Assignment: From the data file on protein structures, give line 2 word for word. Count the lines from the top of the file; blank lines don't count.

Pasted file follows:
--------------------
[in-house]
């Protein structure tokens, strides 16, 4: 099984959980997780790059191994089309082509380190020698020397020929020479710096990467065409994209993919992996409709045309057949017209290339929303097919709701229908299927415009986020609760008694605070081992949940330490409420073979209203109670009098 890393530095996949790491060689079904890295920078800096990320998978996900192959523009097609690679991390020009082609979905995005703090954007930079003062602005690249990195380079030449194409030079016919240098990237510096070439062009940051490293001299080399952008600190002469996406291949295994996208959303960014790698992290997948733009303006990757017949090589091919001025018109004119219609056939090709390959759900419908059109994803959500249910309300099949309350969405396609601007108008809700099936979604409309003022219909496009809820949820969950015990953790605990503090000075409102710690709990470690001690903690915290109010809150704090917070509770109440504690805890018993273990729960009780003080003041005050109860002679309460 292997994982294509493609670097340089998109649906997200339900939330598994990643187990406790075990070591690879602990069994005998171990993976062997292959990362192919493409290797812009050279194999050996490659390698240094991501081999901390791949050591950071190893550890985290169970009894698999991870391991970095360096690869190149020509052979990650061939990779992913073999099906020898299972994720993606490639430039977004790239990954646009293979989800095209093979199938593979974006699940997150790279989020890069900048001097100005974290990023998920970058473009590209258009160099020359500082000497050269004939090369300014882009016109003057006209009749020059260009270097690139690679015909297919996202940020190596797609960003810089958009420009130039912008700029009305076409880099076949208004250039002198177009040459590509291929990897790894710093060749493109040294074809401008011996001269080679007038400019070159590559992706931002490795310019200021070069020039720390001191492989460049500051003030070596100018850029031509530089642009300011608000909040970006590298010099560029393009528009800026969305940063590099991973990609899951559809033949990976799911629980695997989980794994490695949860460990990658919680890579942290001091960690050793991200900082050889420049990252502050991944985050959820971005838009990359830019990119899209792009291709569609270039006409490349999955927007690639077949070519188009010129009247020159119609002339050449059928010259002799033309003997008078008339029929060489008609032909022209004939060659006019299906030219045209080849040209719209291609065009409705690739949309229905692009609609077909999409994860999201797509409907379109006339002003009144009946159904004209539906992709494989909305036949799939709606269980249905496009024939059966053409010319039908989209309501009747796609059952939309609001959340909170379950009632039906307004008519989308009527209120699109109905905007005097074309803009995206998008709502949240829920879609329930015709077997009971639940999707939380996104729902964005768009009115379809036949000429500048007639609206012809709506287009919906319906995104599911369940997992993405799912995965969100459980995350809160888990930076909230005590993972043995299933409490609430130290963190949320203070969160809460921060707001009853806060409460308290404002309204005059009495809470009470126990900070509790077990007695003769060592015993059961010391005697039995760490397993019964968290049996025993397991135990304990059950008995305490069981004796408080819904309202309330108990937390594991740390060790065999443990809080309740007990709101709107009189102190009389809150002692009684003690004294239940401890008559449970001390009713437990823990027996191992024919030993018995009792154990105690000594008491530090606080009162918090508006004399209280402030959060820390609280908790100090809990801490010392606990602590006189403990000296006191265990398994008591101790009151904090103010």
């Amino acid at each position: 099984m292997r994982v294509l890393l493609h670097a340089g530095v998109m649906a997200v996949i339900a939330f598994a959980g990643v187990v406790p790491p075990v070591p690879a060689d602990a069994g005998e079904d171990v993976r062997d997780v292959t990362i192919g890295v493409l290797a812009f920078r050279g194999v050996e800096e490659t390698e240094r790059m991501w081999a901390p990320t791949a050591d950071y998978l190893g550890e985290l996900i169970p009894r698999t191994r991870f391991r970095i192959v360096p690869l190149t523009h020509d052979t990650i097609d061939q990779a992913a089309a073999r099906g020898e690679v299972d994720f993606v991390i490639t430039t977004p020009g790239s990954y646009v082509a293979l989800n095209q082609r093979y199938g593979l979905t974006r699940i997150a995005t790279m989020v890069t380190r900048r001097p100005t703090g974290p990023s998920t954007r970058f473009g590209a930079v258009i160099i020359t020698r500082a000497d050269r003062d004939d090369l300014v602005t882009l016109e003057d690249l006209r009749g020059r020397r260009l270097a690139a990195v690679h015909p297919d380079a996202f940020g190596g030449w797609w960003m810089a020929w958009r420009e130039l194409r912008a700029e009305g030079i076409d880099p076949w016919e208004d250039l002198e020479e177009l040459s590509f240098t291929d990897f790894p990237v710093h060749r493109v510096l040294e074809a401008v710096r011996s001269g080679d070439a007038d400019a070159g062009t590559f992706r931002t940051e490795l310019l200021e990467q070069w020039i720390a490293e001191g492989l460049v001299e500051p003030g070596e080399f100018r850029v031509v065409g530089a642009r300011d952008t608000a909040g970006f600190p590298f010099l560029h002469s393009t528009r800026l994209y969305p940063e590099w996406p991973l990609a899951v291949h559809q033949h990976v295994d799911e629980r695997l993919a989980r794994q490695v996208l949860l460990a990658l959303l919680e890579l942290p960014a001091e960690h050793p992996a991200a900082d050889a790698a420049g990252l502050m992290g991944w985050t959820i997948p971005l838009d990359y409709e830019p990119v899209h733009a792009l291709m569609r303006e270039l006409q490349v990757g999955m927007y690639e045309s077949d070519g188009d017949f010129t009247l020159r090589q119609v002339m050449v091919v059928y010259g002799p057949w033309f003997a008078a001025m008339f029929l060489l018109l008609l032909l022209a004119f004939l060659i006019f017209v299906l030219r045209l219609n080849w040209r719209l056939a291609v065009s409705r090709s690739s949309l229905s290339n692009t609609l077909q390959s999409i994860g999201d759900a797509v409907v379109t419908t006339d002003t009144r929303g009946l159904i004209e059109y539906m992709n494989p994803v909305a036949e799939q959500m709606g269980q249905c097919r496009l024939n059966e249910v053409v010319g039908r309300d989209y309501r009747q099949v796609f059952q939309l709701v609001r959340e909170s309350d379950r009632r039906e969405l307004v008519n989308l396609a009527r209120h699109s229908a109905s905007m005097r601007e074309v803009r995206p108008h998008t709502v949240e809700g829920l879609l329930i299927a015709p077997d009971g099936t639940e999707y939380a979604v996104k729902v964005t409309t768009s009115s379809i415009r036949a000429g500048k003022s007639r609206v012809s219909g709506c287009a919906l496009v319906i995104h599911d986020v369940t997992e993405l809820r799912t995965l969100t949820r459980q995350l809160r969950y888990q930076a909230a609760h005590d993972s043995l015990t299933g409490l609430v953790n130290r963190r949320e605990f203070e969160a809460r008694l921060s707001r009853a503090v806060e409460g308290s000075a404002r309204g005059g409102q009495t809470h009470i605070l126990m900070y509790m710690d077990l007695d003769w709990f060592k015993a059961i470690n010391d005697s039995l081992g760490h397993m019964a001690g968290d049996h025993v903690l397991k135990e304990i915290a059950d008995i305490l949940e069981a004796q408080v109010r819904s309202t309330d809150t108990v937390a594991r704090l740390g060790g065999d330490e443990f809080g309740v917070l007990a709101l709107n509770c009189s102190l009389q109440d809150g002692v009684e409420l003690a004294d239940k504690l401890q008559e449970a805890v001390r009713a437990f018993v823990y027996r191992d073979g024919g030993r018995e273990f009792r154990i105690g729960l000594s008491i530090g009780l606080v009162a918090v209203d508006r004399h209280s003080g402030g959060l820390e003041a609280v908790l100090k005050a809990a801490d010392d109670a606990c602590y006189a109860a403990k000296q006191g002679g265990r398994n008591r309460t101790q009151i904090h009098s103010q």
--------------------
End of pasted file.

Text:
């Protein structure tokens, strides 16, 4: 099984959980997780790059191994089309082509380190020698020397020929020479710096990467065409994209993919992996409709045309057949017209290339929303097919709701229908299927415009986020609760008694605070081992949940330490409420073979209203109670009098 890393530095996949790491060689079904890295920078800096990320998978996900192959523009097609690679991390020009082609979905995005703090954007930079003062602005690249990195380079030449194409030079016919240098990237510096070439062009940051490293001299080399952008600190002469996406291949295994996208959303960014790698992290997948733009303006990757017949090589091919001025018109004119219609056939090709390959759900419908059109994803959500249910309300099949309350969405396609601007108008809700099936979604409309003022219909496009809820949820969950015990953790605990503090000075409102710690709990470690001690903690915290109010809150704090917070509770109440504690805890018993273990729960009780003080003041005050109860002679309460 292997994982294509493609670097340089998109649906997200339900939330598994990643187990406790075990070591690879602990069994005998171990993976062997292959990362192919493409290797812009050279194999050996490659390698240094991501081999901390791949050591950071190893550890985290169970009894698999991870391991970095360096690869190149020509052979990650061939990779992913073999099906020898299972994720993606490639430039977004790239990954646009293979989800095209093979199938593979974006699940997150790279989020890069900048001097100005974290990023998920970058473009590209258009160099020359500082000497050269004939090369300014882009016109003057006209009749020059260009270097690139690679015909297919996202940020190596797609960003810089958009420009130039912008700029009305076409880099076949208004250039002198177009040459590509291929990897790894710093060749493109040294074809401008011996001269080679007038400019070159590559992706931002490795310019200021070069020039720390001191492989460049500051003030070596100018850029031509530089642009300011608000909040970006590298010099560029393009528009800026969305940063590099991973990609899951559809033949990976799911629980695997989980794994490695949860460990990658919680890579942290001091960690050793991200900082050889420049990252502050991944985050959820971005838009990359830019990119899209792009291709569609270039006409490349999955927007690639077949070519188009010129009247020159119609002339050449059928010259002799033309003997008078008339029929060489008609032909022209004939060659006019299906030219045209080849040209719209291609065009409705690739949309229905692009609609077909999409994860999201797509409907379109006339002003009144009946159904004209539906992709494989909305036949799939709606269980249905496009024939059966053409010319039908989209309501009747796609059952939309609001959340909170379950009632039906307004008519989308009527209120699109109905905007005097074309803009995206998008709502949240829920879609329930015709077997009971639940999707939380996104729902964005768009009115379809036949000429500048007639609206012809709506287009919906319906995104599911369940997992993405799912995965969100459980995350809160888990930076909230005590993972043995299933409490609430130290963190949320203070969160809460921060707001009853806060409460308290404002309204005059009495809470009470126990900070509790077990007695003769060592015993059961010391005697039995760490397993019964968290049996025993397991135990304990059950008995305490069981004796408080819904309202309330108990937390594991740390060790065999443990809080309740007990709101709107009189102190009389809150002692009684003690004294239940401890008559449970001390009713437990823990027996191992024919030993018995009792154990105690000594008491530090606080009162918090508006004399209280402030959060820390609280908790100090809990801490010392606990602590006189403990000296006191265990398994008591101790009151904090103010």